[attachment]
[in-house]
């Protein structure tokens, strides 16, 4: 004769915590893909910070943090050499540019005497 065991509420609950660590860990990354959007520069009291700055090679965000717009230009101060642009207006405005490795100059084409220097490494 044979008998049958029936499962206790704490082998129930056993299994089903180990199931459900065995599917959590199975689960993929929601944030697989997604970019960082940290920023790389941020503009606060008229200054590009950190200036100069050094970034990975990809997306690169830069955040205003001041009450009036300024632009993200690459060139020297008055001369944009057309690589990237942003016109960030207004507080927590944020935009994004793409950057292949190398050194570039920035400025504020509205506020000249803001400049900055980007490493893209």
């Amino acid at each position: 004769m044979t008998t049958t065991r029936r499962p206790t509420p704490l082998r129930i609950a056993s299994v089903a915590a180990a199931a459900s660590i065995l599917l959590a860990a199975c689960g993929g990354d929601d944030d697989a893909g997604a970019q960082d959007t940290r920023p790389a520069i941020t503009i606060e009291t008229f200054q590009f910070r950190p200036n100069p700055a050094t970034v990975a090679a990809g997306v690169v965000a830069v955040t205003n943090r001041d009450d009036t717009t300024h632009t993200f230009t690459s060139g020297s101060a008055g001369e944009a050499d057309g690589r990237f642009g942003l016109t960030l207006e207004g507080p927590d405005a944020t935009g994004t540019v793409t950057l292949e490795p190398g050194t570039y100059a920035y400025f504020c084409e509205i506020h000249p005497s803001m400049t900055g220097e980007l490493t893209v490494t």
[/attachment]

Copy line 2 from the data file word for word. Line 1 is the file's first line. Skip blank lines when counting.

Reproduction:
């Protein structure tokens, strides 16, 4: 004769915590893909910070943090050499540019005497 065991509420609950660590860990990354959007520069009291700055090679965000717009230009101060642009207006405005490795100059084409220097490494 044979008998049958029936499962206790704490082998129930056993299994089903180990199931459900065995599917959590199975689960993929929601944030697989997604970019960082940290920023790389941020503009606060008229200054590009950190200036100069050094970034990975990809997306690169830069955040205003001041009450009036300024632009993200690459060139020297008055001369944009057309690589990237942003016109960030207004507080927590944020935009994004793409950057292949190398050194570039920035400025504020509205506020000249803001400049900055980007490493893209």